Parina Appointed to Anti-Graft Committee, Netizens Gobsmacked

A file photo of Parina Kraikup, right, and Sira Jenjaka, left, during a House Committee on anti-corruption meeting.
A file photo of Parina Kraikup, right, and Sira Jenjaka, left, during a House Committee on anti-corruption meeting.

BANGKOK — Netizens are left in disbelief on Friday to hear that a coalition politician accused of encroaching on public land was formally appointed to a House Committee on anti-corruption measures.

#Parina, a hashtag referring to Phalang Pracharath MP Parina Kraikup, soared to the top-trending place on Thai Twitter hours after her appointment was published on the Royal Government Gazette website, though she’s been serving as a de facto member since November.

According to the announcement, Parina and a fellow Phalang Pracharath lawmaker, Sira Jenjaka, joined the committee to fill vacant seats left by MPs from the same party who resigned earlier.

“The best thing they can do to belittle citizens is to appoint a person who is ridden with graft into an anti-graft committee,” user @wongthanong tweeted.


“I’m not surprised why she isn’t afraid of her forest encroachment case. It turns out that she’s preparing to occupy the seat,” another user @nnff_kk wrote. “I’m so depressed with this country.”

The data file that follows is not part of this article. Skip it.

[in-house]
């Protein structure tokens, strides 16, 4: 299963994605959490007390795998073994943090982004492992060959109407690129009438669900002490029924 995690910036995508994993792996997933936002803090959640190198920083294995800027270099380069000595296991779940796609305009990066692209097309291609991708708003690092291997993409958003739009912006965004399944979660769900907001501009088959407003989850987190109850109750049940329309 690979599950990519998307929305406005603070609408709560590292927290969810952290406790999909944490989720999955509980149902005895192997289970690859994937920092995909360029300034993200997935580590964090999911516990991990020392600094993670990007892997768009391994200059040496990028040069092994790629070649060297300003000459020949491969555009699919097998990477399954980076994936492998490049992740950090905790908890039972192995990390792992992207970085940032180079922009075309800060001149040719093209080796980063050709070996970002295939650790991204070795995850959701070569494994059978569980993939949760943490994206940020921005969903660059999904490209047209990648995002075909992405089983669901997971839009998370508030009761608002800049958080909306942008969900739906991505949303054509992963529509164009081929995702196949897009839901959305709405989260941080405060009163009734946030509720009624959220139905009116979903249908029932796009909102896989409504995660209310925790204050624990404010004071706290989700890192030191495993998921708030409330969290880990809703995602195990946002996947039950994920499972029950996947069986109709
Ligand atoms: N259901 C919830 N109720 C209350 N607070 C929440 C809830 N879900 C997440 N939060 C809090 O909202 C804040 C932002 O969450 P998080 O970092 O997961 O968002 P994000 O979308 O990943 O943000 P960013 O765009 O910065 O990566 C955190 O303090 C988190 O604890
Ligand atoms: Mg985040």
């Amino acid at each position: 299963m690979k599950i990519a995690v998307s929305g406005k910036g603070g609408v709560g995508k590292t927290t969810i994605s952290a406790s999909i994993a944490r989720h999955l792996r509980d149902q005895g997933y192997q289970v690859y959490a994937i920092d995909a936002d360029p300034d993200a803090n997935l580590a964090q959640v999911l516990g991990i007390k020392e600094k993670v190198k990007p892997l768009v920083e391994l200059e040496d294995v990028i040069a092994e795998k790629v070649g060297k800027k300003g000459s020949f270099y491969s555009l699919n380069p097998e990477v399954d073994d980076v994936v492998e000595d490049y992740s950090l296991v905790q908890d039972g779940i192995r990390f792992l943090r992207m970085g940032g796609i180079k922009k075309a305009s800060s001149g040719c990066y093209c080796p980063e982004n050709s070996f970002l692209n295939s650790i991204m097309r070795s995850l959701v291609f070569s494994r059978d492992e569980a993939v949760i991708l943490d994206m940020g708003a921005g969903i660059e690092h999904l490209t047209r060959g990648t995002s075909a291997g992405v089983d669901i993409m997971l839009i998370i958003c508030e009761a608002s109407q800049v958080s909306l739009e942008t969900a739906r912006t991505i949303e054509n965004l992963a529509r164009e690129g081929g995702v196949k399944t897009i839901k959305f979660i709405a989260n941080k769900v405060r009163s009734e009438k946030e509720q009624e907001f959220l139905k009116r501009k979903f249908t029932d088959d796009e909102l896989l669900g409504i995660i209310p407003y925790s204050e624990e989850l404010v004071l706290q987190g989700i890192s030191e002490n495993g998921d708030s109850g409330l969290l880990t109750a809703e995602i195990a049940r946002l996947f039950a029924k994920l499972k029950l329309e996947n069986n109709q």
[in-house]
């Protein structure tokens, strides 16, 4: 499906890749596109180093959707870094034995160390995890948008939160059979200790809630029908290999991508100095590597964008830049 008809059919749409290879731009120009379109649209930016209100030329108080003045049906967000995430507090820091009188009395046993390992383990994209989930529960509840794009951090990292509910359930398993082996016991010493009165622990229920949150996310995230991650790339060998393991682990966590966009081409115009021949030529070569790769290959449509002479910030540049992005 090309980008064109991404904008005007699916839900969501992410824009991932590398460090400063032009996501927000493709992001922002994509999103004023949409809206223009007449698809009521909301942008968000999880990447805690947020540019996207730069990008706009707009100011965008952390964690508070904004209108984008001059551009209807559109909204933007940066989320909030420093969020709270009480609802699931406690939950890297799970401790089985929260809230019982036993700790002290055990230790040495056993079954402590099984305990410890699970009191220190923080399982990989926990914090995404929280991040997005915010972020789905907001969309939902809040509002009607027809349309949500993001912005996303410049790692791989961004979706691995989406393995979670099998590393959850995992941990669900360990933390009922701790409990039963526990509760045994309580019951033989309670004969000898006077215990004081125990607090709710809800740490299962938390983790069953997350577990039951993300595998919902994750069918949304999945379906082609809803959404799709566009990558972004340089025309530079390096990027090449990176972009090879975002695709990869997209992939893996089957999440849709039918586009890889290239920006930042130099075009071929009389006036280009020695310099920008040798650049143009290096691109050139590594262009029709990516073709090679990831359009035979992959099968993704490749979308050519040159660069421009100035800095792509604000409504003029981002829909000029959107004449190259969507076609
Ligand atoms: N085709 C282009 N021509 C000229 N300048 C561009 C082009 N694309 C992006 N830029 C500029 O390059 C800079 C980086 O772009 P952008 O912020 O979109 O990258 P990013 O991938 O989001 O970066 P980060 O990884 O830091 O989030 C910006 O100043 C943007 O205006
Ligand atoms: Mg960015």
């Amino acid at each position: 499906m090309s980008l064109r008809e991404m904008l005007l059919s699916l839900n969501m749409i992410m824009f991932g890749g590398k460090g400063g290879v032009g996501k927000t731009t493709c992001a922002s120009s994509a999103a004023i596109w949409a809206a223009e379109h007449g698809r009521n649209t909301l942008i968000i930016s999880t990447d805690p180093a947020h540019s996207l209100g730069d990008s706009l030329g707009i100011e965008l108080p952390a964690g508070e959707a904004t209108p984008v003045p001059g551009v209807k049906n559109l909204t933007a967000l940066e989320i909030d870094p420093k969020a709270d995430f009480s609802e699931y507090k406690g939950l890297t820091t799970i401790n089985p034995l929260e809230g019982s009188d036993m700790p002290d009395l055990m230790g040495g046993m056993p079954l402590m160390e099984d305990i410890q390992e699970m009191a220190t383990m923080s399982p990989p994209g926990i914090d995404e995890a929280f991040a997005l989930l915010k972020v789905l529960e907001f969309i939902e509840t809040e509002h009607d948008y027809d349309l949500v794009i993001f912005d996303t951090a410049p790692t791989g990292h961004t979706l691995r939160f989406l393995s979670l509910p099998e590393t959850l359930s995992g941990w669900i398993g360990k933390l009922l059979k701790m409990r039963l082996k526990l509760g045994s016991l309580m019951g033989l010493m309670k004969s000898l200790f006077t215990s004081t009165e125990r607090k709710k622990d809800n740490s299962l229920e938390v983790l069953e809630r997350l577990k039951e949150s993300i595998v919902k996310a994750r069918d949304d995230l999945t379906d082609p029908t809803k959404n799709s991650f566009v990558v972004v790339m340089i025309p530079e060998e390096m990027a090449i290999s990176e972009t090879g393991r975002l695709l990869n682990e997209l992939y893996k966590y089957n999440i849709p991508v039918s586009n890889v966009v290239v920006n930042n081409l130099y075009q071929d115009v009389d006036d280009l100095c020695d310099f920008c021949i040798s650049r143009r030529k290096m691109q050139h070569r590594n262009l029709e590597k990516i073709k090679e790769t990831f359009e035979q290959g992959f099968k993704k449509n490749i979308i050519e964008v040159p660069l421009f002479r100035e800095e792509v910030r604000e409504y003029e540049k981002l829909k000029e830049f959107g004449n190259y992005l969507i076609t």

Parina stands accused of building her poultry farm on two portions of public lands in Ratchaburi province – one in protected forest and another in government land plots reserved for impoverished farmers.

It has been nearly two months since the scandal made the headlines, but the authorities have yet to settle on which department would pursue criminal charges against her.

Environmental minister Varawut Silpa-archa on Thursday said he has not received the latest report from the Royal Forest Department, which oversees Parina’s forest intrusion case.

However, he said that the Council of State, which is tasked with interpreting the laws, has called the department to testify twice already.

“We should be able to settle the case soon when the Council of State reaches its decision,” Varawut said. “I confirm that the case is going forward without any delays. The law is applicable to anyone without reservations.”

Parina on her part told Workpoint News that she’s still considered innocent by the law, and therefore eligible to carry out her duties.

Hours before the announcement was made, Parina and Sira caught brief attention from the media when Parina sparked a quarrel at a House Committee meeting.


The argument broke out when she asked the committee chairman, Seri Ruam Thai MP Sereepisut Temiyavet, why her protest against him was not included in the meeting’s agenda, to which Sereepisut shot back, “none of your damn business!”

Parina then demanded Sereepisut to take back his words, which he refused to do so, leading to a shouting match witnessed by multiple reporters. Sira also jumped to Parina’s defense, escalating the feud even further.

After the trio argued for about 15 minutes, Sereepisut eventually called the meeting to be over.